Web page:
Living in a different country has always been a dream of mine. I have a strong desire not only to see different places, but also to truly immerse myself in a foreign culture. When I began looking at colleges, a strong study abroad program was a must. I ended up at a school with programs everywhere from Chile to Australia. For the first time in my life, I had the world at my fingertips.
As an English major with a passion for Inklings, my family and professors expected me to hop on the first plane to Oxford. Over half of students studying abroad opt for a European destination. I intentionally chose not to look at any European programs because I spent my entire life in a Western society with Eurocentric academia. I wanted to see the world in a new way and experience something totally different.
That’s how I ended up applying to spend a semester in Mekong, Thailand. GoED, the program I would be studying with, offered a course called “Exclusion & Exploitation: Marginalized People of Mekong.” I would have the chance to study human trafficking and poverty in an environment that encouraged analysis of constructive solutions. When I received my acceptance letter, all my dreams came true.
A month after my acceptance, I received another email notifying me that the program had been canceled. I was shocked. I poured so much effort into applying, preparing and researching for four months in Thailand. Just like that, it was gone. My heart broke.
I ran to the Intercultural Office in tears. There was nothing for me on campus next semester. I didn’t have a roommate, class schedule or an internship or job lined up. All of the other study abroad application deadlines passed months ago. Fortunately, my study abroad adviser cleared her busy schedule in order to help me. We went over all my options. She assured me that due to unprecedented circumstances and my strong GPA, it was possible to find another program. My options included an advanced literature program at Oxford, a Christian university in Lithuania, and another GoED program in Kigali, Rwanda.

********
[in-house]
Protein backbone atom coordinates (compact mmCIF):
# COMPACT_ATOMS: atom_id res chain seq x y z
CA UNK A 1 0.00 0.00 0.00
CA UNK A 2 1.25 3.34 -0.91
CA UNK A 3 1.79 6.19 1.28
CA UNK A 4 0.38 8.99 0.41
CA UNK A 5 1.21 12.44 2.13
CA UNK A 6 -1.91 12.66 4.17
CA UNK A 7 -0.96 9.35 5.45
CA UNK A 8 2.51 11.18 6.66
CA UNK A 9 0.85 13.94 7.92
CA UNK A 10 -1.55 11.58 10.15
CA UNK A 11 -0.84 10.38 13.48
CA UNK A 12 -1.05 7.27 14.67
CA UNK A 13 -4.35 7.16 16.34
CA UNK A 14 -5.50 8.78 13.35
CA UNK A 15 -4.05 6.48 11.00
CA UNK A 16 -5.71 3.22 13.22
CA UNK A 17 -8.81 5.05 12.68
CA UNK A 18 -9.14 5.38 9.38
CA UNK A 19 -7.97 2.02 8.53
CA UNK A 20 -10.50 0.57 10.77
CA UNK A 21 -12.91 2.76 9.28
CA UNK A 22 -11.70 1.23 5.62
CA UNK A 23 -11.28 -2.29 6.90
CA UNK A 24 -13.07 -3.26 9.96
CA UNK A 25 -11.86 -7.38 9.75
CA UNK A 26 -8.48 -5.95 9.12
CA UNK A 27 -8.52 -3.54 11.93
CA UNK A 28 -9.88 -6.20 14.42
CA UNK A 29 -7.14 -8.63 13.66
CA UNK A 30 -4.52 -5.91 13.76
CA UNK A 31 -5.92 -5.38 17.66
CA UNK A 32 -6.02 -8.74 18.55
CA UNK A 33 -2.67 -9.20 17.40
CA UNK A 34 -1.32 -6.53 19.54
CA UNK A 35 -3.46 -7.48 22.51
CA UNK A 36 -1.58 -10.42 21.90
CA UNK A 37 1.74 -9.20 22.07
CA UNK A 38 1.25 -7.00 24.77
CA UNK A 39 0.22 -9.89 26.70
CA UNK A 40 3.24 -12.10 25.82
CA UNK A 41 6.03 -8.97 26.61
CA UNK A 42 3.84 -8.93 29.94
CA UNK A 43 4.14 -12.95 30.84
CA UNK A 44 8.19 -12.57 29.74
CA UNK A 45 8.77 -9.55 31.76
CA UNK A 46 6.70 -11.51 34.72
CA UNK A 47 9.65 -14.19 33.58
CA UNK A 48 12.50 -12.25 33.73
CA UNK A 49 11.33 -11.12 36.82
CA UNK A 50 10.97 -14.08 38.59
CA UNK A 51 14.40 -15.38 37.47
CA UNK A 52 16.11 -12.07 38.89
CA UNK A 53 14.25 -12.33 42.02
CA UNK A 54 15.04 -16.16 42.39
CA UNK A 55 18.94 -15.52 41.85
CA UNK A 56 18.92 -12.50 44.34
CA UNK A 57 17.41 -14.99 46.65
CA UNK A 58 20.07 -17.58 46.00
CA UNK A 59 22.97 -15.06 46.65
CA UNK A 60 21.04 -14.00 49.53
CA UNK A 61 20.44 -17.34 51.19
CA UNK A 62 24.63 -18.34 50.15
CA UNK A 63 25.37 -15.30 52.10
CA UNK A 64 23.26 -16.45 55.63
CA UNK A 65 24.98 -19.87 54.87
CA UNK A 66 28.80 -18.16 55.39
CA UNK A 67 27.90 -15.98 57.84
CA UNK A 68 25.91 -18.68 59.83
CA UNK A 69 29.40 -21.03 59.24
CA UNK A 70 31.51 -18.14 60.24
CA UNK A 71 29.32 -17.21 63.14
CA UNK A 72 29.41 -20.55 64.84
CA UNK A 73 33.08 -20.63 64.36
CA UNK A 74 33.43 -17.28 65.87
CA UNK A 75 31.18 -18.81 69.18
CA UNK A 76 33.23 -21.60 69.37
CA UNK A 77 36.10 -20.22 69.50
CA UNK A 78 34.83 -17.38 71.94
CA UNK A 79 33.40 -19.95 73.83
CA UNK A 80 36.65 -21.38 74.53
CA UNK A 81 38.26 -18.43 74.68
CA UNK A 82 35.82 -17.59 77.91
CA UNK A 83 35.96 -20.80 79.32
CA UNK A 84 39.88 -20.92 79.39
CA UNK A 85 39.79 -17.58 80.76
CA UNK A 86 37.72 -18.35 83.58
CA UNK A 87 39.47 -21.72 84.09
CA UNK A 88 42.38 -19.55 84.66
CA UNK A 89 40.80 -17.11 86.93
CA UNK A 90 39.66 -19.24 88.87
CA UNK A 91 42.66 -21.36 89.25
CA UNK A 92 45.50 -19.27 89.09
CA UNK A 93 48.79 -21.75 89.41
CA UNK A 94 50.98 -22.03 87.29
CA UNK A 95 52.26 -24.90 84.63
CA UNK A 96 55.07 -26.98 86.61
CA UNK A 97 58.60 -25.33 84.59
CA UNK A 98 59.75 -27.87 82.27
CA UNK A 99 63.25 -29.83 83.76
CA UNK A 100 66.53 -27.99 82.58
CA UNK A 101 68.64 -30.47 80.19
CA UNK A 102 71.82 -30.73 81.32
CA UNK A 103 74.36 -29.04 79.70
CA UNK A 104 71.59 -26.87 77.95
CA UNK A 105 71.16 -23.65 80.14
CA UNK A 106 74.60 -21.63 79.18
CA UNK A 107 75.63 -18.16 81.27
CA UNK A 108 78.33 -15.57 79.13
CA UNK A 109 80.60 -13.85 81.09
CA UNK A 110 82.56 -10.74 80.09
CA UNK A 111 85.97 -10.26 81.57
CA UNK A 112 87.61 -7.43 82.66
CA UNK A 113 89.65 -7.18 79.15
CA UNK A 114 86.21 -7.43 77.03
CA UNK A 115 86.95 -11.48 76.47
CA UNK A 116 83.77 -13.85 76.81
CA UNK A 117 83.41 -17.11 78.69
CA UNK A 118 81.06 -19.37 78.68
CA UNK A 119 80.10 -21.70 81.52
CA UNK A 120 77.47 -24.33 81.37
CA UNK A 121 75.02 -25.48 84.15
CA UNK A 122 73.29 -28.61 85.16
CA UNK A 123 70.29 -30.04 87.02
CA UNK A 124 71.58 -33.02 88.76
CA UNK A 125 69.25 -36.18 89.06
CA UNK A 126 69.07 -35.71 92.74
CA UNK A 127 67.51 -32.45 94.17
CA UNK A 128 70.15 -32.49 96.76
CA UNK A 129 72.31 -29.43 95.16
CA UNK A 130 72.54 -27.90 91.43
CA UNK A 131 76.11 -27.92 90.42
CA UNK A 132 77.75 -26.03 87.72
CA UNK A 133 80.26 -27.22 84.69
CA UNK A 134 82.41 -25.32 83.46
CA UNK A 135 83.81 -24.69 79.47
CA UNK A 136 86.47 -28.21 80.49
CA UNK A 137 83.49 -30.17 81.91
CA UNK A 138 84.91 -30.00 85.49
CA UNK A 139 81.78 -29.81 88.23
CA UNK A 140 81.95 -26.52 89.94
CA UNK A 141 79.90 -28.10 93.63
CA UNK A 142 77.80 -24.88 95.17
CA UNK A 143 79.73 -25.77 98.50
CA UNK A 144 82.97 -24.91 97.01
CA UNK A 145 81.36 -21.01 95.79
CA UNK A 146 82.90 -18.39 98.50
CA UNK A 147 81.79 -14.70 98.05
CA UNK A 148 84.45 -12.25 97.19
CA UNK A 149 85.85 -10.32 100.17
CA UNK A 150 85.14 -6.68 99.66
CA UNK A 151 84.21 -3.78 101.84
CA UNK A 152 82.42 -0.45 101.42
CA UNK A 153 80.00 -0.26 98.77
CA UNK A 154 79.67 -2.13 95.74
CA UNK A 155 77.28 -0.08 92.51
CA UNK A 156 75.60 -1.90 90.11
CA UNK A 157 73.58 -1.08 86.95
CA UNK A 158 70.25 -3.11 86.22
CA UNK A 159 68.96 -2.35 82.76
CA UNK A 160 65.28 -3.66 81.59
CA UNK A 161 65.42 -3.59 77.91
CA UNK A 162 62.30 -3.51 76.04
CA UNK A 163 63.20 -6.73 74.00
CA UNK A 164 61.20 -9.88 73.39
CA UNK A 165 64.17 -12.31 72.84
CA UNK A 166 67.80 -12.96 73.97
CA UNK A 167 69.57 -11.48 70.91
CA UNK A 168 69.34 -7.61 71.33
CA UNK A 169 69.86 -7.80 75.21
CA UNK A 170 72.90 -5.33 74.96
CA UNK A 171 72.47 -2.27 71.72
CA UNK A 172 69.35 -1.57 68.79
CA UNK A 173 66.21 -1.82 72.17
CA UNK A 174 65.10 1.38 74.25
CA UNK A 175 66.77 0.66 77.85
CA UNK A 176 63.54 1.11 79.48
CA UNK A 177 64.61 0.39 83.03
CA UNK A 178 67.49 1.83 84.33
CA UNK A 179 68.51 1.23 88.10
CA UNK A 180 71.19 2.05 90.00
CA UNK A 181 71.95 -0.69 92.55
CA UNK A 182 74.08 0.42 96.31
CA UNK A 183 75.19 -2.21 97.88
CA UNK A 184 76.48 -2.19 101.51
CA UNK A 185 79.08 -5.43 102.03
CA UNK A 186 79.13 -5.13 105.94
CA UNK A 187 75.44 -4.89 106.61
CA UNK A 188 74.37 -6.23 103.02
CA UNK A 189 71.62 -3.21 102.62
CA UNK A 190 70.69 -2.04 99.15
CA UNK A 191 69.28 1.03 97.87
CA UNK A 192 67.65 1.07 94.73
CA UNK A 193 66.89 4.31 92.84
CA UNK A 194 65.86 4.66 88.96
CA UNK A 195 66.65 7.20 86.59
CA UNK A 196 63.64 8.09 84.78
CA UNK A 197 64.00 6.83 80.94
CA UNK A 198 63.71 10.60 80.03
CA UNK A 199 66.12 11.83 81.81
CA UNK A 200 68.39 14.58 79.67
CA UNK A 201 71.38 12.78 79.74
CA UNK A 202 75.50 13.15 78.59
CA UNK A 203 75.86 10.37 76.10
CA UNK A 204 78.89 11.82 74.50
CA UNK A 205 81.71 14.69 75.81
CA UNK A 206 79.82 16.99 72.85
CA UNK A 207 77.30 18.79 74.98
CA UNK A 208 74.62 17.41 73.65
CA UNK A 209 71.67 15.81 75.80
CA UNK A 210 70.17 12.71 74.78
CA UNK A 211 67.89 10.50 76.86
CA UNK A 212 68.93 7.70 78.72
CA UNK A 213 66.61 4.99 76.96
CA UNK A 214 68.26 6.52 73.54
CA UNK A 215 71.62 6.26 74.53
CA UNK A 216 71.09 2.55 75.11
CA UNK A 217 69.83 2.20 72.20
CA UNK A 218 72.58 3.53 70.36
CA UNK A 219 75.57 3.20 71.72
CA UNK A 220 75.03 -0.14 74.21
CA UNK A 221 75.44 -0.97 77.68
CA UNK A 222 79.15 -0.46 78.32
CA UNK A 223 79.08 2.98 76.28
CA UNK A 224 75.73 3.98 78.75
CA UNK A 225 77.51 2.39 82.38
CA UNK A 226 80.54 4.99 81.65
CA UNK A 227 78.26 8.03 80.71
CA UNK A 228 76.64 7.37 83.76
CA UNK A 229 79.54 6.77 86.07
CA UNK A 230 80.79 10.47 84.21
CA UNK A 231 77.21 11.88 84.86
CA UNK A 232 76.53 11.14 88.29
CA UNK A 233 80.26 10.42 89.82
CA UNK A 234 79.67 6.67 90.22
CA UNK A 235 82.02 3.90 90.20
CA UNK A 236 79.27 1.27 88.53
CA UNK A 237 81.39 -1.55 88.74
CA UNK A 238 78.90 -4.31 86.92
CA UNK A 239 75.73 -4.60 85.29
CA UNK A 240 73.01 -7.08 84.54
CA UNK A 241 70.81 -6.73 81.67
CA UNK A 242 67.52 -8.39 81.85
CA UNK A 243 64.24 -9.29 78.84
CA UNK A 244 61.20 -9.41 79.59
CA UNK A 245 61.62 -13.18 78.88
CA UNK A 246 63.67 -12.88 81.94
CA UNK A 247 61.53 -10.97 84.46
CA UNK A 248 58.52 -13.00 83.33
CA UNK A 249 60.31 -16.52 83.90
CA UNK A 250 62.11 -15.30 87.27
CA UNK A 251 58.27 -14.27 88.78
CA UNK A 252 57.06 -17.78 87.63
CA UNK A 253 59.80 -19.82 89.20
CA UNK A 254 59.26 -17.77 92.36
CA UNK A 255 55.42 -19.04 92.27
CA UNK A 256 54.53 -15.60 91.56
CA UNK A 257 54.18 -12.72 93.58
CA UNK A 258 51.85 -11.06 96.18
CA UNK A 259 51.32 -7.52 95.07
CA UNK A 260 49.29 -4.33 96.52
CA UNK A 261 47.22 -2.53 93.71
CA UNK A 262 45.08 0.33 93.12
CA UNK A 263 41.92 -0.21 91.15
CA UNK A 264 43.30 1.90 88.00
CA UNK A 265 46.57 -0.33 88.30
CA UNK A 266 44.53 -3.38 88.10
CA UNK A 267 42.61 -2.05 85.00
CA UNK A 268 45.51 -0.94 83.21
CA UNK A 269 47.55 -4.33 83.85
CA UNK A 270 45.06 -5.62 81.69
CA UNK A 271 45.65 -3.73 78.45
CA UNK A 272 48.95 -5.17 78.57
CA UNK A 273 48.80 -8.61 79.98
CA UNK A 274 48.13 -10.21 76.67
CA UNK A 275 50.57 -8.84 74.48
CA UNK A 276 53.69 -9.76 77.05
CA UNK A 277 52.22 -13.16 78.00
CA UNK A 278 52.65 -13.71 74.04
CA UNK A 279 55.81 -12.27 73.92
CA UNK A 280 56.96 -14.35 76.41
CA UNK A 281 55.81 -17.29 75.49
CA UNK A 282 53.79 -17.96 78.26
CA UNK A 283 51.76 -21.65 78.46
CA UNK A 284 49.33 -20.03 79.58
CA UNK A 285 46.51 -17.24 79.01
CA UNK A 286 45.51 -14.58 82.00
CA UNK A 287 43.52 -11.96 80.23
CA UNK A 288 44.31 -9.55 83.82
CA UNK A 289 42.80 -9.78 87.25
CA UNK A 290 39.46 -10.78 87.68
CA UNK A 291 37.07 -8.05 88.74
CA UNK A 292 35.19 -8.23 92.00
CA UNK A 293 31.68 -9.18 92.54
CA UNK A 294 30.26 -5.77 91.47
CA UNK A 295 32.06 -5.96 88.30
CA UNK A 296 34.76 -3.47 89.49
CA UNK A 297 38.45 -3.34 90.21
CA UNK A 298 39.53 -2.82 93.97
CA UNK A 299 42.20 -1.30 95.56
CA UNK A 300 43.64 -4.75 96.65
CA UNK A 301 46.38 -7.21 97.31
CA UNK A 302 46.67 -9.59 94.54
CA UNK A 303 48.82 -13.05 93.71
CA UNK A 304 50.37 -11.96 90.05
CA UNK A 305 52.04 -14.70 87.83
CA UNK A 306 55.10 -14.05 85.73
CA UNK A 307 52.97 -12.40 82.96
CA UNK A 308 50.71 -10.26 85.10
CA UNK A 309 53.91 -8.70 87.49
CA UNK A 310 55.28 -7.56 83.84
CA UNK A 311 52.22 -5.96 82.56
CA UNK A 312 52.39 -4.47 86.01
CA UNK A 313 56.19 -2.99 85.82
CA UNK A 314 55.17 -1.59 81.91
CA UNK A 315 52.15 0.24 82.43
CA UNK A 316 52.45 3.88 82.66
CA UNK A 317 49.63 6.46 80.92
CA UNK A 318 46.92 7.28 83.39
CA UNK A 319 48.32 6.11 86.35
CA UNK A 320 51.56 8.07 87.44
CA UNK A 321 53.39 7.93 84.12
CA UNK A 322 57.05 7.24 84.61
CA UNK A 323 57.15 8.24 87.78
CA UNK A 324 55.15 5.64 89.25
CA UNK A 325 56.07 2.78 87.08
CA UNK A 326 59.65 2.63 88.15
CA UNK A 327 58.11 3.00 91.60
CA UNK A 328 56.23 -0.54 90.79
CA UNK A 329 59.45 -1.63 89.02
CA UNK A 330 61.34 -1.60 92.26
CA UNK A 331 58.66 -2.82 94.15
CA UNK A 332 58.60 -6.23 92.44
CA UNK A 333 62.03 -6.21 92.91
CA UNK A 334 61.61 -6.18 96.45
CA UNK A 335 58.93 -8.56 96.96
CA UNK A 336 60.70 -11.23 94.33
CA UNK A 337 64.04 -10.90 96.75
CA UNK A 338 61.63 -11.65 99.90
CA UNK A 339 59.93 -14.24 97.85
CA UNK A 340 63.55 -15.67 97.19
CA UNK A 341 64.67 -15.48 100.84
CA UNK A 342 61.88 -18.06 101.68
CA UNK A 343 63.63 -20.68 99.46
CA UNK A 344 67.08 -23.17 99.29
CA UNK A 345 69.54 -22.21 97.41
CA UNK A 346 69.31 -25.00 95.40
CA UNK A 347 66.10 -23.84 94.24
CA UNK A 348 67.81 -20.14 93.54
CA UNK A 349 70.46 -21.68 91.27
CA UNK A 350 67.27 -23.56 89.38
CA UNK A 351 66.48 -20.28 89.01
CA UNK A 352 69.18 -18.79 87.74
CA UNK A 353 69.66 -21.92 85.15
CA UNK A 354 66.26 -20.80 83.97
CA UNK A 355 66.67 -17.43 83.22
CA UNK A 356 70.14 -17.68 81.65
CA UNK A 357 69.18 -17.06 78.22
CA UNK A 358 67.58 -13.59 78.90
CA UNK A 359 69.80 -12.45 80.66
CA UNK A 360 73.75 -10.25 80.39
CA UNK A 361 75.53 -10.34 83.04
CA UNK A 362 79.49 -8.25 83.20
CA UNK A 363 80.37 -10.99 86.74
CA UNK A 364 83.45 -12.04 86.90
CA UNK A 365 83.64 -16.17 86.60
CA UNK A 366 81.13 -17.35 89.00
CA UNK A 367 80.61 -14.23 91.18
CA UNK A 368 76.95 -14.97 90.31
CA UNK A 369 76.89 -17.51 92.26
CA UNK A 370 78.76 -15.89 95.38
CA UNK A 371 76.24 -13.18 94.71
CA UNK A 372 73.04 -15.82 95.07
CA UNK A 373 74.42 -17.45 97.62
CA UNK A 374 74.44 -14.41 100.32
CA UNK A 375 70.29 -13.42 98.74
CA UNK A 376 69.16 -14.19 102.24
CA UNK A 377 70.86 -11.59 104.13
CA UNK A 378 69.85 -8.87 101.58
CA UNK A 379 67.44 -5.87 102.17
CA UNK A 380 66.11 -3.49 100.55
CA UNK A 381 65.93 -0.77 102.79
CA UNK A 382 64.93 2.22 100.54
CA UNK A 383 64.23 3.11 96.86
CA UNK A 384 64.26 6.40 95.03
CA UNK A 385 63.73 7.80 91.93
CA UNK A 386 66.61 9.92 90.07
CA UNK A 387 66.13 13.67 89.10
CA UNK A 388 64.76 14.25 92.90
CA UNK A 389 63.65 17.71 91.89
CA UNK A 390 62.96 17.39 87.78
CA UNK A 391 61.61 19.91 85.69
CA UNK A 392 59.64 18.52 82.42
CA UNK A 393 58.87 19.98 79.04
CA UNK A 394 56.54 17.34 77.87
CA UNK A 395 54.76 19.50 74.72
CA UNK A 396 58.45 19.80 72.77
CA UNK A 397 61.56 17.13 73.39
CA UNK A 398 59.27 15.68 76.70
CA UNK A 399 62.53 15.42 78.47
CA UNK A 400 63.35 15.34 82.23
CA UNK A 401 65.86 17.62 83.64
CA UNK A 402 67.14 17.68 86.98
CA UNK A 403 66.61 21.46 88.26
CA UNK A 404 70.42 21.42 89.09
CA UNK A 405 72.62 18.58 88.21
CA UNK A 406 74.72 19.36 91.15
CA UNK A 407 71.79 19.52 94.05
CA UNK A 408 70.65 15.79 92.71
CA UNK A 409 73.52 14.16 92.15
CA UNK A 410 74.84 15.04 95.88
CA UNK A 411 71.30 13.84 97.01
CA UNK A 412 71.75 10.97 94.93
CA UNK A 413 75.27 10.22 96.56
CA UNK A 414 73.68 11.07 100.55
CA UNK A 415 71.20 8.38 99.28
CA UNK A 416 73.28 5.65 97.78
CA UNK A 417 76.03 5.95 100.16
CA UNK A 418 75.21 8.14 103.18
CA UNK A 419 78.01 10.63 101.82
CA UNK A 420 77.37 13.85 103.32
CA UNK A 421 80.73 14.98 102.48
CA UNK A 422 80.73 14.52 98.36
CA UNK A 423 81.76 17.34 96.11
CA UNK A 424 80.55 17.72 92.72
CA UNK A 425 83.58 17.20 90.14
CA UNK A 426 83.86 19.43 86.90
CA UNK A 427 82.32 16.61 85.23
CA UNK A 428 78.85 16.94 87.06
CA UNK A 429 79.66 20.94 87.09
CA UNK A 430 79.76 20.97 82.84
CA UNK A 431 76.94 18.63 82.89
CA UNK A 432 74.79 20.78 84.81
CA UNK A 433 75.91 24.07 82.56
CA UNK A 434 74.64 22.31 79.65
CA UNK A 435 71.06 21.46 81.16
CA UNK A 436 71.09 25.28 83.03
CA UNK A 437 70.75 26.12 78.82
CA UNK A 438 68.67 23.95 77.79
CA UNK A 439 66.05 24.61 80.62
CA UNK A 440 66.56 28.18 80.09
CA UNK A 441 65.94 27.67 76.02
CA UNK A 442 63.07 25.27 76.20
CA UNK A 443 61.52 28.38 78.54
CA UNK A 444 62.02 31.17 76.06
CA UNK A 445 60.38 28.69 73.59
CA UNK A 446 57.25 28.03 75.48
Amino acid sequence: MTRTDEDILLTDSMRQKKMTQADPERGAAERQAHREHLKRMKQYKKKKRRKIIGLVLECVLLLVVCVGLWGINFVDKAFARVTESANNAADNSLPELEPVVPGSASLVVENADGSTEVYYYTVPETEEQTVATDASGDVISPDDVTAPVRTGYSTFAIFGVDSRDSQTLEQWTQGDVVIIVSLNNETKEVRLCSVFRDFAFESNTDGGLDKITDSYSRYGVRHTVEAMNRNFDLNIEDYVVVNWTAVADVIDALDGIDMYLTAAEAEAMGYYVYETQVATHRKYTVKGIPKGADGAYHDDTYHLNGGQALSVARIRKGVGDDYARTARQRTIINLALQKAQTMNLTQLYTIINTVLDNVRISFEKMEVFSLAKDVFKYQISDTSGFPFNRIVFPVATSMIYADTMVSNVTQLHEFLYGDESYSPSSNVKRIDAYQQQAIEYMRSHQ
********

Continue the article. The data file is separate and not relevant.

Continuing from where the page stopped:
A friend helped me make a pro/con list for each. Oxford had great academics, but I’ve traveled to London before and craved a new adventure; Lithuania would allow me to visit four different countries, but I would be at a small Christian college, which was too much like home; Rwanda had everything I wanted, but I was wary of GoED after the impromptu Thailand cancellation.
I took a leap of faith and chose Rwanda for many reasons. I get to take courses on East African history, art and religion, as well as study the 1994 genocide and reconciliation. Rwanda is a land of many scars, but it is also a nation of healing and forgiveness. These courses present a challenge to not only one’s intelligence, but also one’s faith in humanity. In addition to taking classes, I get to visit Kampala, Uganda, live with a Rwandan family for a month and go on a safari.
Studying abroad anywhere is an adventure, and I am so grateful I have this opportunity. I am thankful for my family, friends and professors who supported me in my preparation, especially the director of study abroad at Messiah College. I leave tomorrow, but I already know that Rwanda will change me for the better and etch itself permanently into my heart.